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Dell laptop battery failure mode

Discussion in 'Electronic Repair' started by tom_mc_h, Apr 15, 2004.

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  1. tom_mc_h

    tom_mc_h Guest

    I have an old Dell XPi-CD laptop. It *seems* that the battery is bad.
    But I am not sure if it is the battery or some other problem.

    Here is how it acts:
    It will not boot with the battery installed and the charger plugged
    in. (I have tried other power supplies and they all act the same).
    When I try to turn it on the leds flash, it starts to whirr a little
    and very very briefly the first screen flashes on with some bios info
    (so quickly it is hard to read) then everything shuts down, no led's,

    After charging the battery a while, I can read the terminal voltage
    but it drops off very quickly (Thats with a dvm - no load). I busted
    open the case, and tested each cell individually, with a 6v automotive
    bulb and each cell seems to be ok - they all light the bulb fairly
    well. That makes me conclude that maybe something is wrong with the
    built-in battery control circuitry. Is this a reasonable assumption?
    Isnt it true too, that if a cell is bad the laptop will still function
    with the power supply?

    Can anybody give me some advice on what these symptons indicate? I
    dont want to spend money on a battery for this old laptop then find
    out there is some other, more grevious, problem.

  2. I was just wondering myself about the failure rate of the circuitry
    in those battery packs.

    I got a Mac Powerbook 1400C last fall real cheap, and only got around
    to looking at it this week (well, there was no AC adaptor, and I was
    unsure of the details. When I got enough, I pulled the 24VDC switching
    supply out of a Cannon inkjet printer I found in the garbage last fall,
    and it runs fine).

    In my case, the laptop runs without the batter. But, it was telling
    me the battery wasn't installed. Not "bad", but not there. Someone
    had written on the battery that it didn't work, and might be bad.

    I figured it might be internal logic that wasn't working. So I
    too opened the case. Oddly, the top 3 or 4 Nimh batteries of the chain
    showed a bit of voltage, and the rest showed nothing. I charged up
    the lower half, using a resistor that wouldn't allow more than about
    30mA, and they came back. So I connected that "charger" to the whole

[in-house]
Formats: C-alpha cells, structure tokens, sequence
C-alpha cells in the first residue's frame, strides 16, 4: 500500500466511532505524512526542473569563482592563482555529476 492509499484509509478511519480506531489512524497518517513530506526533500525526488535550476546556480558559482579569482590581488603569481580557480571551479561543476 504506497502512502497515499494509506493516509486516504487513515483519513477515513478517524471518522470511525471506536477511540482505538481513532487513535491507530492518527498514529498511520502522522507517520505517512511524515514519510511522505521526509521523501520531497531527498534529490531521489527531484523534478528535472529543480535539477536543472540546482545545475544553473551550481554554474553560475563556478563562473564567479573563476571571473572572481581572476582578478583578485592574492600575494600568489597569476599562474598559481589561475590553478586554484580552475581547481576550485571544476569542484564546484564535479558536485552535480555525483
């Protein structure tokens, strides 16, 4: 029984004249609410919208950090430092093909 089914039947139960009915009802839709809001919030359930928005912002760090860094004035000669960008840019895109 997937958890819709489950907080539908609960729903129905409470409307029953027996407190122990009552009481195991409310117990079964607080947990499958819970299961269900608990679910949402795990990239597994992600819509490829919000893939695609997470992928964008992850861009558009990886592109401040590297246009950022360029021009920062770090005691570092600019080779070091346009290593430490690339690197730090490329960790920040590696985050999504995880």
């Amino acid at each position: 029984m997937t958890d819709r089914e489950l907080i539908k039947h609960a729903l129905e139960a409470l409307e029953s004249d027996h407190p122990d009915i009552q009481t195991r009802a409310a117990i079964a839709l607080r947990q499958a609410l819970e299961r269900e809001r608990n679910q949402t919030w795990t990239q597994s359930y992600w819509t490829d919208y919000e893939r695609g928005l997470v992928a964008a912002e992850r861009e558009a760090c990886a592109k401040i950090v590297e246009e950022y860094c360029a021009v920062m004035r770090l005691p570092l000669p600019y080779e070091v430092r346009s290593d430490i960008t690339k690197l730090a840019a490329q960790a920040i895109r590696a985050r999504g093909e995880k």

string, and they came up, after a bit. So I dropped the resistor,
    charged some more, then dropped the resistor value again, and charged
    some more. The PIC was showing a different output on the battery connector,
    so there was hope.

    I stuff the battery back together, and jam it back in the laptop. To
    my amazement (since I only pumped a bit of current into it, and not
    for particularly long) the computer ran without the AC adaptor. Get
    the contrast right, and the battery indicator makes it look good.
    I had it on for about half an hour, and all seemed well.

    This morning, it wouldn't start without the adaptor. And it's saying
    again that the battery is not there. I haven't gotten any further.

    So you might try slowly charging the batteries outside the laptop,
    using low current, and then see if that runs it. One might hope
    that if the battery charges, it would be good enough for you to
    check out the laptop.

    Except that I don't know what the exact function of that built
    in circuitry, you might also try powering the laptop with a DC supply
    feeding the terminals of the laptop where the battery normally connects.
    See if that powers it.

  3. Mike

    Mike Guest

    Macintosh machines are a whole different ballgame when it comes to

    There is an extention along with a program you can download called
    "Intelligent Battery Recondition" It supposidly updates the firmware in the
    battery that doesnt let the cells dip so low, and it also "precharges the
    battery" to get the control logic functioning again so it can perform the
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